As an alternative to using annuli which have adhesive on one side, annuli which have adhesive on both sides designated generally 66 may be used interleaved with perforated discs or annuli of release material 68, e.g. silicone-coated paper or plastics film. Release annuli may alternatively be interleaved with single sided adhesive annuli.
In this specification, the words "annulus" and "annuli" are used without strict geometrical connotation. These words are intended to cover any shape of element having a central hole, this being necessary to allow passage of flatus gases, surrounded by a closed loop surface upon which adhesive can be carried.
While the gripping tabs have been illustrated as having a substantially circular shape, it will be realized that the invention can be carried into practice, and its advantages achieved, with tabs of various shapes.
Any suitable filter may be employed as the filter 71 although a filter as disclosed in our U.K. Patent Application No. 8503 749 is preferred.
In accordance with the description of a suitable filter taken from pages 2, 4 and 5 of U.K. Patent Application No. 85 03749, the gas filter illustrated in FIG. 4 has a first membrane 40, a second membrane 42, and between these is sandwiched a pad 44 of carbon impregnated polyurethane foam.
These three parts are secured together in any convenient way so that they are integrated into a single unitary gas filter. The edges are sealed so as to prevent gas escape by a sealant such as a cement 46 around the periphery. A thin layer 48 of water-repellent material (its thickness is exaggerated for clarity in FIG. 4) covers the upper surface (as seen in FIG. 4) of the microporous membrane 42. The thickness of the layer 48 is preferably only a few hundredths of a millimeter.
The pad 44 is reticulated polyurethane foam having the following characteristics:
Density: 27-30 KG/M.sup.3
Compression resistance: 3.4-4.6 KPA
Ultimate elongation: 350%
Tensile strength: 200 KPA
Tear strength: 6N/cm
Porosity: 65-85 (PPI)
The microporous membrane 40 and 42 are each a polyurethane film or foil 0.10 to 0.15 mm thick having controlled-size microporous holes therein. The layer 18 is water-repellent polytetrafluroethylene (PTFE).
FIG. 1 is a front view of an ileostomy bag according to the invention and including a filter arrangement including a series of sequentially peelable adhesive annuli, and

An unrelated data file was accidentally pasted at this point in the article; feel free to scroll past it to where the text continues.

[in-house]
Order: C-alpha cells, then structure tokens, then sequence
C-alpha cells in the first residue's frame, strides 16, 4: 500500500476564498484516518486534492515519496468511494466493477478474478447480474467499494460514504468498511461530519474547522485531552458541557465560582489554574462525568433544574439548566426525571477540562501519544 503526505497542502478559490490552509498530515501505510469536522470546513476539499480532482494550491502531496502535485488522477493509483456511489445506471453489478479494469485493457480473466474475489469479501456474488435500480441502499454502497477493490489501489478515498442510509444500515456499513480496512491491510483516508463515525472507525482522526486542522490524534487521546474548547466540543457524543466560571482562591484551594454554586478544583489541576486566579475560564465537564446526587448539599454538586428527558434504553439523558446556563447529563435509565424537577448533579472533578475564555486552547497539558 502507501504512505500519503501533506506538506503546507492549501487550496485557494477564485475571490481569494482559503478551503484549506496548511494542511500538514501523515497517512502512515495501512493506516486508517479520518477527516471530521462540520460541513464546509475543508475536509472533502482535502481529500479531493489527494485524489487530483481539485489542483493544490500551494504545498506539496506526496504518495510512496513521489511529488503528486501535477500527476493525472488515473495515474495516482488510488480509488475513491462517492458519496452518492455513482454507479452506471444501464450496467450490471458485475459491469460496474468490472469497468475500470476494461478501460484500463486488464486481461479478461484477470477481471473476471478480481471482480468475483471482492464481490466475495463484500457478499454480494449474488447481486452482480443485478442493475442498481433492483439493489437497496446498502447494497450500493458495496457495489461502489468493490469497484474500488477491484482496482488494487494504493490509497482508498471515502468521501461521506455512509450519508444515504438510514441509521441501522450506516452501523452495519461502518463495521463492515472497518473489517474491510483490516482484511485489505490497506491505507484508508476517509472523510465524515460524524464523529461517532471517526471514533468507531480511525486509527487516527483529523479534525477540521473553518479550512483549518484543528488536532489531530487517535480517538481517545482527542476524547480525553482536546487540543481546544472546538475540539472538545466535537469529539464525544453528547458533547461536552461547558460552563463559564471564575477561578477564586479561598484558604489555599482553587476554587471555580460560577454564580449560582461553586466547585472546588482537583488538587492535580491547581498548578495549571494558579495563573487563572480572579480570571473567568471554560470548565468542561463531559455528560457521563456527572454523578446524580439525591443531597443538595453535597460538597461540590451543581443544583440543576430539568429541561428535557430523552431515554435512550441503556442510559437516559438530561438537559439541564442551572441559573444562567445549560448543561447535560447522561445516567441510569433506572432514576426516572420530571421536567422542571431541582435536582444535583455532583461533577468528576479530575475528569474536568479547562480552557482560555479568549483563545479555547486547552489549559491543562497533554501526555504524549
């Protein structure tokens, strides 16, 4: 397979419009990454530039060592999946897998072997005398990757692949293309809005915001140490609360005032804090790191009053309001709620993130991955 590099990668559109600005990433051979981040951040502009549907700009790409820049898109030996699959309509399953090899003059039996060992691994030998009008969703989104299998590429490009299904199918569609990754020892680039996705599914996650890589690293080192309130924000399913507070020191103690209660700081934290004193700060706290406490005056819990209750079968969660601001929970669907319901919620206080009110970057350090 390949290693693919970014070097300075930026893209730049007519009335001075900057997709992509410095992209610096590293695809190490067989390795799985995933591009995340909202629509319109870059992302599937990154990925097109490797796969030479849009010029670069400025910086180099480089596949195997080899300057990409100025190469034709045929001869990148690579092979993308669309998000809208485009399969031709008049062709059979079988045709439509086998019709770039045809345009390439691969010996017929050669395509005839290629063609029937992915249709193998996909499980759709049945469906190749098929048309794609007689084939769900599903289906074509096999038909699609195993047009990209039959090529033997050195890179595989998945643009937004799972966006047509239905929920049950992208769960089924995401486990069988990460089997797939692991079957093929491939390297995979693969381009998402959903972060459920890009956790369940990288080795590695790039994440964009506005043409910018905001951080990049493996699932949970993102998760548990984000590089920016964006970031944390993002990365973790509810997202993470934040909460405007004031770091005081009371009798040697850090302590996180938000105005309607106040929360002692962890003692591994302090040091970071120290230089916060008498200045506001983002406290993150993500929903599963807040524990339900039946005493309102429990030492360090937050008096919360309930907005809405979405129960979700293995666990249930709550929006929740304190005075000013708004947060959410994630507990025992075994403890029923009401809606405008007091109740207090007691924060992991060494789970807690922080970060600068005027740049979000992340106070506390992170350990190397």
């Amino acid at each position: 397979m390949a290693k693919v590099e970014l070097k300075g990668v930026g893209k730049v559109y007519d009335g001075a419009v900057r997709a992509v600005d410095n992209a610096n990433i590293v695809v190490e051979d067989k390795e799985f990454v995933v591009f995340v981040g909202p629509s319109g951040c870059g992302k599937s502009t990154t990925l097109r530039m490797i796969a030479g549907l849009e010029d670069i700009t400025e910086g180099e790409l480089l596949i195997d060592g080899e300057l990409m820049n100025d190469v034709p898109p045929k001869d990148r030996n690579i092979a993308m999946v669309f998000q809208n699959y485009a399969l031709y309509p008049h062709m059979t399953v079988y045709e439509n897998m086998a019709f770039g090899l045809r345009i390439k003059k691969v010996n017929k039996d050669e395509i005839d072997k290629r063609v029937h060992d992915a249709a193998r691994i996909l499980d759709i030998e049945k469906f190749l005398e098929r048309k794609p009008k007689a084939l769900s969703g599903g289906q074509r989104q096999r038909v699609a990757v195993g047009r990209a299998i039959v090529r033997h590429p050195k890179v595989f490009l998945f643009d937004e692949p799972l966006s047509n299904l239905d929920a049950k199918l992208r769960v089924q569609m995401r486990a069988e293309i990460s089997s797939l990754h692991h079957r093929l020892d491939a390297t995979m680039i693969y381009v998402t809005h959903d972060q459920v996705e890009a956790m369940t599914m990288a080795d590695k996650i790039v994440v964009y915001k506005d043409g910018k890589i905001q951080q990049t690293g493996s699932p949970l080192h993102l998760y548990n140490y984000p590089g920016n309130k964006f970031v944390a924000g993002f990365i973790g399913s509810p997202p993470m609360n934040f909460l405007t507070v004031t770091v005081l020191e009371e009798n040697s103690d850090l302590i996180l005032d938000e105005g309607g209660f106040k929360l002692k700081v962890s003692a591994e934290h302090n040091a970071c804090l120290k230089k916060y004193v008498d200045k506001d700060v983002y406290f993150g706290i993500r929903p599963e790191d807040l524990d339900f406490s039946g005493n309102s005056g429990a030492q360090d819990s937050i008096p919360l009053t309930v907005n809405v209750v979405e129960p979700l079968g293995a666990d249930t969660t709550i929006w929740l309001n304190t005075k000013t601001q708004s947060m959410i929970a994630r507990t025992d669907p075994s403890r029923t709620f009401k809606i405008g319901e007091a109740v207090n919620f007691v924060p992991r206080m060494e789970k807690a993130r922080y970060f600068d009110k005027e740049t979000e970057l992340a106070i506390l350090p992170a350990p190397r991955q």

FIG. 2 is a side view looking in the direction of the arrow B in FIG. 1.
FIGS. 3A and 3B are diagrammatic vertical sectional views of the ileostomy bag of FIG. 1 showing first and second arrangements of the filter and series of sequentially peelable adhesive annuli.
FIG. 4 is a schematic cross section, not to scale, taken in a vertical axial plane taken along the lines and arrows 4--4 in FIG. 3A through one embodiment of a filter suitable for the present invention.
This invention relates to a gas filter arrangement for ostomy bags, and to ostomy bags, particularly ileostomy bags, including gas filter arrangements.
There have been numerous prior proposals for gas filters for ostomy bags, of which the following patent specifications can be mentioned as a representative selection: U.K. No. 2,053,718; U.K. No. 2,122,090; U.K. No. 2,116,433; U.K. No. 2,031,282; U.K. No. 1,405,032; U.K. No. 1,550,960; U.K. No. 2,145,334; U.K. No. 2,149,306; U.K. No. 2,083,760; U.K. No. 1,379,464; U.S. Pat. Nos. 3,690,320; 3,865,109.
Particularly with ileostomy bags, one of the problems in bags having a filter is that the filter may become blocked due to the discharge being part-liquid, part-solid or of a slurry-like nature. Efforts have been made to design bags and pouches which meet the apparently conflicting requirements of preventing the discharge from reaching the filter and yet allowing gases within the bag to readily reach the filter. To the best of the applicant's knowledge and belief, there has been no satisfactory solution despite numerous efforts in the prior art, to the problem of allowing a wearer to make a quick and easy replacement of a filter which has become ineffective. Provision is made in various prior proposals for changing a used filter for a new filter. The constructions proposed are often complex, expensive to manufacture and awkward to manipulate. For example, U.K. Application No. 2 031 282 discloses a filter 6 placed over a vent hole in a bag. This filter would appear to be permanently attached to the bag, so, when its effectiveness reduces, a new bag would be required. U.K. Pat. No. 2,083,760 and U.S. Pat. No. 4,449,970 disclose a flatus filter which is folded over a top edge to cover perforations in each of two walls of a bag. With this arrangement one can remove an ineffective filter and replace it with a new filter but the manipulation necessary to peel or tear off the old filter and fold over and fit the new filter properly aligned with pinholes in the bag walls which are probably not easily visible is a difficult or impossible task for many users.